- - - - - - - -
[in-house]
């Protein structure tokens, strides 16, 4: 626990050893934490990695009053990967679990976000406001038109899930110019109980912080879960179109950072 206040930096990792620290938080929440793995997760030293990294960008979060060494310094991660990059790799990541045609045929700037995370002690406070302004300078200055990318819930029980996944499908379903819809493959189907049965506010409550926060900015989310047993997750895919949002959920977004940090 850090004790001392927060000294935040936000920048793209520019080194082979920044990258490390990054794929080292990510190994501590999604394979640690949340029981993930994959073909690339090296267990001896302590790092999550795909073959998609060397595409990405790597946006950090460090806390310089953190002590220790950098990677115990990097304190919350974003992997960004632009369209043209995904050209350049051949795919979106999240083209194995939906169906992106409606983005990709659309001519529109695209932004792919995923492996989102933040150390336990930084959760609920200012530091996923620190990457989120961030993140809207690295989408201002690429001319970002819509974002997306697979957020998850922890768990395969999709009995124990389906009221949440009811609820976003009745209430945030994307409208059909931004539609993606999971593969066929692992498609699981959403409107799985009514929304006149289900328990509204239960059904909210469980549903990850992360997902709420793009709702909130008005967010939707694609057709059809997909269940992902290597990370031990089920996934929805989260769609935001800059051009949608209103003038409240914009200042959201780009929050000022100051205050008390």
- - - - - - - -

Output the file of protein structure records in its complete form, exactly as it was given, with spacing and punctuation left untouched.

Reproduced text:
[in-house]
């Protein structure tokens, strides 16, 4: 626990050893934490990695009053990967679990976000406001038109899930110019109980912080879960179109950072 206040930096990792620290938080929440793995997760030293990294960008979060060494310094991660990059790799990541045609045929700037995370002690406070302004300078200055990318819930029980996944499908379903819809493959189907049965506010409550926060900015989310047993997750895919949002959920977004940090 850090004790001392927060000294935040936000920048793209520019080194082979920044990258490390990054794929080292990510190994501590999604394979640690949340029981993930994959073909690339090296267990001896302590790092999550795909073959998609060397595409990405790597946006950090460090806390310089953190002590220790950098990677115990990097304190919350974003992997960004632009369209043209995904050209350049051949795919979106999240083209194995939906169906992106409606983005990709659309001519529109695209932004792919995923492996989102933040150390336990930084959760609920200012530091996923620190990457989120961030993140809207690295989408201002690429001319970002819509974002997306697979957020998850922890768990395969999709009995124990389906009221949440009811609820976003009745209430945030994307409208059909931004539609993606999971593969066929692992498609699981959403409107799985009514929304006149289900328990509204239960059904909210469980549903990850992360997902709420793009709702909130008005967010939707694609057709059809997909269940992902290597990370031990089920996934929805989260769609935001800059051009949608209103003038409240914009200042959201780009929050000022100051205050008390």